Live‐Cell Imaging of Meiotic Spindle and Chromosome Dynamics in Maize (Zea mays)

Natalie J. Nannas1, R. Kelly Dawe1

1 Department of Plant Biology and Department of Genetics, University of Georgia, Athens
Publication Name:  Current Protocols in Plant Biology
Unit Number:   
DOI:  10.1002/cppb.20035
Online Posting Date:  December, 2016
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Abstract

Live‐cell imaging is a powerful tool that allows investigators to directly observe the dynamics of cellular processes. Live imaging has proven particularly useful in studying mitotic and meiotic chromosome segregation, where the assembly of spindles and movement of chromosomes can be quantified in ways not possible with fixed cells. This protocol describes how to image live meiosis in the agriculturally important plant, maize. The creation of fluorescently tagged tubulin allows visualization of maize spindles, and nucleic acid dyestain chromosomes. This protocol describes all steps required for live imaging, including how to grow plants, screen for relevant genotypes, harvest meiotic cells, and collect live movies of meiosis. While this protocol was developed for imaging fluorescently tagged tubulin, it can be easily modified to observe the meiotic dynamics of any fluorescently labeled protein of interest. © 2016 by John Wiley & Sons, Inc.

Keywords: meiosis; chromosome; spindle; microscopy; maize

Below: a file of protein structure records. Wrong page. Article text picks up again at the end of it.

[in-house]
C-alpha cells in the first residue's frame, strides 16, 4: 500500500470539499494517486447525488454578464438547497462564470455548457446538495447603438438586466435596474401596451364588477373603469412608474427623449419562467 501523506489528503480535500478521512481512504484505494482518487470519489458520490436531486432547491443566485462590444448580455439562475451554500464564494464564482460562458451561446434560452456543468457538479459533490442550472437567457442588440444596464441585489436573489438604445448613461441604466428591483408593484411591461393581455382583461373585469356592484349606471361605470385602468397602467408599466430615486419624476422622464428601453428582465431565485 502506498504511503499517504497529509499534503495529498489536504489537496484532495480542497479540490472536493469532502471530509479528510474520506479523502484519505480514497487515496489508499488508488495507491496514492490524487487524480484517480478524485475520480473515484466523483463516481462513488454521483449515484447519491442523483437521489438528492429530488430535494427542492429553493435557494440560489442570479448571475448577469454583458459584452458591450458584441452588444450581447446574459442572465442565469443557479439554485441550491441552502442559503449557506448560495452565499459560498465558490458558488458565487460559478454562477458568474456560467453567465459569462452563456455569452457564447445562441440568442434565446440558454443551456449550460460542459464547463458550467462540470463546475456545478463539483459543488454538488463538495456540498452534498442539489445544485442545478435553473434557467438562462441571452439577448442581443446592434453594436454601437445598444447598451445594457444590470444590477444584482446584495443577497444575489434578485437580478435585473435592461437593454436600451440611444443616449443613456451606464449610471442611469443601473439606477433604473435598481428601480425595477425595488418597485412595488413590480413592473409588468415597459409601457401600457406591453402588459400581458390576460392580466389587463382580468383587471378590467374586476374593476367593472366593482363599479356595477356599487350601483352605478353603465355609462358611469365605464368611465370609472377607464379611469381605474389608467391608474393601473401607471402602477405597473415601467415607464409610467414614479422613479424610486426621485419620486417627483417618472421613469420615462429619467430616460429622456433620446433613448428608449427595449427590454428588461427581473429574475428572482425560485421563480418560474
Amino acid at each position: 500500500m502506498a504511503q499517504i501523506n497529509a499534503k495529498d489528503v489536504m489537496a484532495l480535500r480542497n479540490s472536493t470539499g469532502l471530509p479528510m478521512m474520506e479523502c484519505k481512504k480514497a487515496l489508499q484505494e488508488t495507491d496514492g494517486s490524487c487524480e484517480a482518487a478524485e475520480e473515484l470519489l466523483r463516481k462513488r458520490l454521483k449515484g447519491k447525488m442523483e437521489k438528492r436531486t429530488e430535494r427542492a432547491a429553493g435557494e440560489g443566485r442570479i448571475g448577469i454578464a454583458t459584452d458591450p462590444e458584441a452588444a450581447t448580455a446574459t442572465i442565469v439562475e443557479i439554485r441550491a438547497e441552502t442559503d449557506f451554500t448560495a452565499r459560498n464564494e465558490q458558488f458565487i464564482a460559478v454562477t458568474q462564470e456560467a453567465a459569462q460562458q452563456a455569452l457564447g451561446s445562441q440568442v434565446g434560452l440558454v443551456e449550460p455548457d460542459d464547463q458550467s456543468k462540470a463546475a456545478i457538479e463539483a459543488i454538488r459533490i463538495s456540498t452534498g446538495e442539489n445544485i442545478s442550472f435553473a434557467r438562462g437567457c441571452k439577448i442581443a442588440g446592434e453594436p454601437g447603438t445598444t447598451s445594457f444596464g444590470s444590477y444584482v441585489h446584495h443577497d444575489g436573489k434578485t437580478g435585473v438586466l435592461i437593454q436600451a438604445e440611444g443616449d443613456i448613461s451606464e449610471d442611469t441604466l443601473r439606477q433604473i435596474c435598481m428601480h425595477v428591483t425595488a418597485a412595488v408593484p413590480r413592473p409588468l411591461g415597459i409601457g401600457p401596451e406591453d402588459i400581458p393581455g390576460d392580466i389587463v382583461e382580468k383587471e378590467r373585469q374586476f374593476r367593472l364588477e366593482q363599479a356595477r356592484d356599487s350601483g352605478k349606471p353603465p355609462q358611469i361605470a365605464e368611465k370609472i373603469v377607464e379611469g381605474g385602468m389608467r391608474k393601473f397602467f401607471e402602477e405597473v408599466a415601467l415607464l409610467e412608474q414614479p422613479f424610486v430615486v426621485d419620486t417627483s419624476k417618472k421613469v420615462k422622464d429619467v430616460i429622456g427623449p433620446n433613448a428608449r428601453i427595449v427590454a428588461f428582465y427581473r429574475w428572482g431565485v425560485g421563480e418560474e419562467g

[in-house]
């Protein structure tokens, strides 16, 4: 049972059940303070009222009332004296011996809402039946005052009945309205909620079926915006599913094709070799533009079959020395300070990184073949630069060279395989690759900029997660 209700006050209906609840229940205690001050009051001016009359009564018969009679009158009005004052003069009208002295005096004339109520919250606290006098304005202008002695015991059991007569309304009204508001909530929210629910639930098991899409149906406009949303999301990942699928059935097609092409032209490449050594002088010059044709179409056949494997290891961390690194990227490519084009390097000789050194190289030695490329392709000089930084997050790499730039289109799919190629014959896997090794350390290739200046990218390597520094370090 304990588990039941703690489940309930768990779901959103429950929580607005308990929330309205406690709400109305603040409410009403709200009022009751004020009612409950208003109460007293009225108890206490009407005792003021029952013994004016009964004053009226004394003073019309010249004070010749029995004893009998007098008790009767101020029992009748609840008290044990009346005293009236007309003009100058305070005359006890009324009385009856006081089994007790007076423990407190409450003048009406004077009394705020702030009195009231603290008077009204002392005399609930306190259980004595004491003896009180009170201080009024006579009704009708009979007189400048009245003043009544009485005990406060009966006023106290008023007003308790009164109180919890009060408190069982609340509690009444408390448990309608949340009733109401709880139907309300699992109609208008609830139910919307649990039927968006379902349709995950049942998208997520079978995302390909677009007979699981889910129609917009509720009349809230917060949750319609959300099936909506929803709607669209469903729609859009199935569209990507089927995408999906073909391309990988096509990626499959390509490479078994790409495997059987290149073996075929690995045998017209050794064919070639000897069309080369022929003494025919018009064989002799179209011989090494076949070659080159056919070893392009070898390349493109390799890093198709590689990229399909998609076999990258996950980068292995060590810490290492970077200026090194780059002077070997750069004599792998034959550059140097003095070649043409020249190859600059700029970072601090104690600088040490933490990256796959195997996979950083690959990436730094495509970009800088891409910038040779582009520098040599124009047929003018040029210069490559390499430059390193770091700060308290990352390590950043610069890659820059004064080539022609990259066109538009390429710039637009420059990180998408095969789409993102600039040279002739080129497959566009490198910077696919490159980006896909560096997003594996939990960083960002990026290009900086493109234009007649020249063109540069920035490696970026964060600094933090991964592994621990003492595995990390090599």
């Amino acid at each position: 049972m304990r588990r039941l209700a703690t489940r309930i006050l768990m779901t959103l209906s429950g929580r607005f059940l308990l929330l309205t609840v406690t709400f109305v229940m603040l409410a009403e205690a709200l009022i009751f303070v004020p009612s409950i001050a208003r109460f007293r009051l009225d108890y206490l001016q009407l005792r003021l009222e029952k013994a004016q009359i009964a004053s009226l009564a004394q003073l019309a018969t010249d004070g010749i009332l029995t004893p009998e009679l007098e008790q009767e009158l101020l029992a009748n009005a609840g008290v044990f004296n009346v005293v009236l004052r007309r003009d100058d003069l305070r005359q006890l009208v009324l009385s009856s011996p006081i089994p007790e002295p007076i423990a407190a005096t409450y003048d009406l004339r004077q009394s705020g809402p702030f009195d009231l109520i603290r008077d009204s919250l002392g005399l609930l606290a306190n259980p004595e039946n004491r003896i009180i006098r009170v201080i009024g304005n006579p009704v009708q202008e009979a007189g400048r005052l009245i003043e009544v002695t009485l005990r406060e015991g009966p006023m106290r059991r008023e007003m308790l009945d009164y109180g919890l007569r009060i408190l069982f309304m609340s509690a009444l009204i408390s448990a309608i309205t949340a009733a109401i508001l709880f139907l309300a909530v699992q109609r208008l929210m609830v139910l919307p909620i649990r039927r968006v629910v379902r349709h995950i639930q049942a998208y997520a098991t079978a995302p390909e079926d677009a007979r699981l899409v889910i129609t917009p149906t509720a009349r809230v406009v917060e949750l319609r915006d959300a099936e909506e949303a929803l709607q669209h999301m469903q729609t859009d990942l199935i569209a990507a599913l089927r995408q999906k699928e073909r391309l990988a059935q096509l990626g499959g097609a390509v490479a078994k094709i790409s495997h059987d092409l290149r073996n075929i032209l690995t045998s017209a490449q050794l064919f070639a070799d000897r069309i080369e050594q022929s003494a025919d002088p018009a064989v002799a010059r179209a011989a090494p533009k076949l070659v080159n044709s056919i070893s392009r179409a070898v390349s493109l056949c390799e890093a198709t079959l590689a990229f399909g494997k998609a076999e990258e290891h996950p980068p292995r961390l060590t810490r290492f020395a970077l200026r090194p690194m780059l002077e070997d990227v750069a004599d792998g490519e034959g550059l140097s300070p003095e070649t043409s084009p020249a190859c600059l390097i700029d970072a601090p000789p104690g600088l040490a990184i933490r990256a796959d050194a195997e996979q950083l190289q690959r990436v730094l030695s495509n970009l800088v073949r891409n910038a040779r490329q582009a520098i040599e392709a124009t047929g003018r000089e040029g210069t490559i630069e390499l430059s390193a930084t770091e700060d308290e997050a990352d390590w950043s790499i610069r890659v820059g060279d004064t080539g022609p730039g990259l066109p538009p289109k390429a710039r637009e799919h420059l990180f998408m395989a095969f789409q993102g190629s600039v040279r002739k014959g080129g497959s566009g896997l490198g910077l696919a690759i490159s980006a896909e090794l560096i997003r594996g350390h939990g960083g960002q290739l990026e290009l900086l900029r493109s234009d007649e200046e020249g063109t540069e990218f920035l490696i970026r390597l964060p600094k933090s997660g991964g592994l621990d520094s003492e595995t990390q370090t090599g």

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Table of Contents

  • Introduction
  • Strategic Planning
  • Basic Protocol 1: Live‐Cell Imaging of Maize Meiosis
  • Alternate Protocol 1: Genotyping Plants by PCR
  • Support Protocol 1: Pine Bark Soil and Fertilization
  • Support Protocol 2: Live Imaging Medium
  • Reagents and Solutions
  • Commentary
  • Literature Cited
  • Figures
  • Tables
     
 
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Materials

Basic Protocol 1: Live‐Cell Imaging of Maize Meiosis

  Materials
  • Maize seeds containing fluorescent marker (Maize Cell Genomics Database)
  • Fertilized potting/starting soil (e.g., Sungro Horticulture)
  • Deionized, sterile water
  • Glufosinate herbicide: Finale 11.3%, diluted 1:50 with water (Bayer Crop Science)
  • Pine bark soil (see recipe; protocol 3)
  • Live imaging medium (see recipe; protocol 4)
  • SYTO12 (Molecular Probes, ThermoFisher Scientific)
  • 1 mg/ml poly‐L‐lysine
  • Sterile glassware
  • 6.5‐cm × 6.5‐cm plant containers
  • Growth room or growth lights
  • Gloves
  • Sharpie marker
  • Paper towels and Kimwipes
  • Large plant pots, 5 to 8 gallon
  • Surgical scalpel blade, no. 15
  • Forceps (Dumont no. 55, Fine Science Tools)
  • 35‐mm petri dishes
  • 22 × 40–mm glass coverslips
  • Cotton tip applicators
  • Tupperware or sealable box
  • Dissecting microscope (1 to 4× magnification)
  • Pipets
  • Microscope slides
  • Clear nail polish
  • Fluorescent microscope with camera, objectives (40×, 63×), and software
  • Image analysis software (Slidebook, ImageJ, Fiji, etc.)

Alternate Protocol 1: Genotyping Plants by PCR

  Materials
  • Maize leaf tissue